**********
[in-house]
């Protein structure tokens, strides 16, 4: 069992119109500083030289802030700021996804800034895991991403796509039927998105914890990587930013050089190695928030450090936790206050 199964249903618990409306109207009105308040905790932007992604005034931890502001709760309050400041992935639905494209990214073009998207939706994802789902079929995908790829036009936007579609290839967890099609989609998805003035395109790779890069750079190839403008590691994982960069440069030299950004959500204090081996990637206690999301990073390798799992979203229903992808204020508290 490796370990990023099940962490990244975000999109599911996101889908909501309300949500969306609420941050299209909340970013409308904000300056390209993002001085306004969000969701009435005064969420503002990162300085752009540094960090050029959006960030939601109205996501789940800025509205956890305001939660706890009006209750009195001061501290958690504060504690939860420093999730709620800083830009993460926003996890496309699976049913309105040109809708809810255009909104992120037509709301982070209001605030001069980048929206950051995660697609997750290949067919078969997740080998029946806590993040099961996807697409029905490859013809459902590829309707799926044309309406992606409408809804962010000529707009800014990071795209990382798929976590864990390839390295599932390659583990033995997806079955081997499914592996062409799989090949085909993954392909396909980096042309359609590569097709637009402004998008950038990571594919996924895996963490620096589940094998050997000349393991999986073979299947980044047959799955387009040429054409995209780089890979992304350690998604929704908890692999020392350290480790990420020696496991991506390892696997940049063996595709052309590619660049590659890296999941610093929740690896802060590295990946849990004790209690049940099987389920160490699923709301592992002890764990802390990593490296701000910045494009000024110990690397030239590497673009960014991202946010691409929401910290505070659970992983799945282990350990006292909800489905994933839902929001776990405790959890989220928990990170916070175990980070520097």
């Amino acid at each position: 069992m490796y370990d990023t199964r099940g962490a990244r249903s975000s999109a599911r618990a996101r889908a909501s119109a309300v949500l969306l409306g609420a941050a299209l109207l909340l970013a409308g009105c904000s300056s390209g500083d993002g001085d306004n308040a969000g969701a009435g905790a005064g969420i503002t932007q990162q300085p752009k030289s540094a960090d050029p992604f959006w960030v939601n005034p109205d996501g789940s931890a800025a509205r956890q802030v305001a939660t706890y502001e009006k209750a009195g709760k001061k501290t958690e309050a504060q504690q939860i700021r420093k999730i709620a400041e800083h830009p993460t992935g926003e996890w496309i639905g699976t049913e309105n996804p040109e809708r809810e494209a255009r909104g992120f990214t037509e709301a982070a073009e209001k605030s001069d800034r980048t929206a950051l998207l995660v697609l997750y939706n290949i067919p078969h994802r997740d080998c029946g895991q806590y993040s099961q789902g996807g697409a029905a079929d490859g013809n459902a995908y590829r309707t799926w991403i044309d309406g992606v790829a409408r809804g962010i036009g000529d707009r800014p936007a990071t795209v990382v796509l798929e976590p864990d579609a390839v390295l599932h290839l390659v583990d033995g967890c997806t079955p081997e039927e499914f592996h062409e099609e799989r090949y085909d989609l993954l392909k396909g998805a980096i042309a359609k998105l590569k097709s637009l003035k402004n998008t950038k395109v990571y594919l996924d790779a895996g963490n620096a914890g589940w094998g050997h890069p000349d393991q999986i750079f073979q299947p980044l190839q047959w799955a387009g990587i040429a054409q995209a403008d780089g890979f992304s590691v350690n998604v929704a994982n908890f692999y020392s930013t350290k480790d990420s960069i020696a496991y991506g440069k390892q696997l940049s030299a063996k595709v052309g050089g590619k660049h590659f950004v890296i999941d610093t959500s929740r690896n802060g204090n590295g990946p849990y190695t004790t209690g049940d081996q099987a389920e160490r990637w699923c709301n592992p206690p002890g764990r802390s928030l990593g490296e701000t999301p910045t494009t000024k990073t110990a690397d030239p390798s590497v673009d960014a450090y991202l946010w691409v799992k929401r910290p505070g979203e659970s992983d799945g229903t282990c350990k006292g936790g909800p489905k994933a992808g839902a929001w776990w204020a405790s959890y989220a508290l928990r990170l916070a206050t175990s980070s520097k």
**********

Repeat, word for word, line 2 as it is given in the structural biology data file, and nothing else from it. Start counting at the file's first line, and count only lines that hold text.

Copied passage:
């Protein structure tokens, strides 16, 4: 069992119109500083030289802030700021996804800034895991991403796509039927998105914890990587930013050089190695928030450090936790206050 199964249903618990409306109207009105308040905790932007992604005034931890502001709760309050400041992935639905494209990214073009998207939706994802789902079929995908790829036009936007579609290839967890099609989609998805003035395109790779890069750079190839403008590691994982960069440069030299950004959500204090081996990637206690999301990073390798799992979203229903992808204020508290 490796370990990023099940962490990244975000999109599911996101889908909501309300949500969306609420941050299209909340970013409308904000300056390209993002001085306004969000969701009435005064969420503002990162300085752009540094960090050029959006960030939601109205996501789940800025509205956890305001939660706890009006209750009195001061501290958690504060504690939860420093999730709620800083830009993460926003996890496309699976049913309105040109809708809810255009909104992120037509709301982070209001605030001069980048929206950051995660697609997750290949067919078969997740080998029946806590993040099961996807697409029905490859013809459902590829309707799926044309309406992606409408809804962010000529707009800014990071795209990382798929976590864990390839390295599932390659583990033995997806079955081997499914592996062409799989090949085909993954392909396909980096042309359609590569097709637009402004998008950038990571594919996924895996963490620096589940094998050997000349393991999986073979299947980044047959799955387009040429054409995209780089890979992304350690998604929704908890692999020392350290480790990420020696496991991506390892696997940049063996595709052309590619660049590659890296999941610093929740690896802060590295990946849990004790209690049940099987389920160490699923709301592992002890764990802390990593490296701000910045494009000024110990690397030239590497673009960014991202946010691409929401910290505070659970992983799945282990350990006292909800489905994933839902929001776990405790959890989220928990990170916070175990980070520097």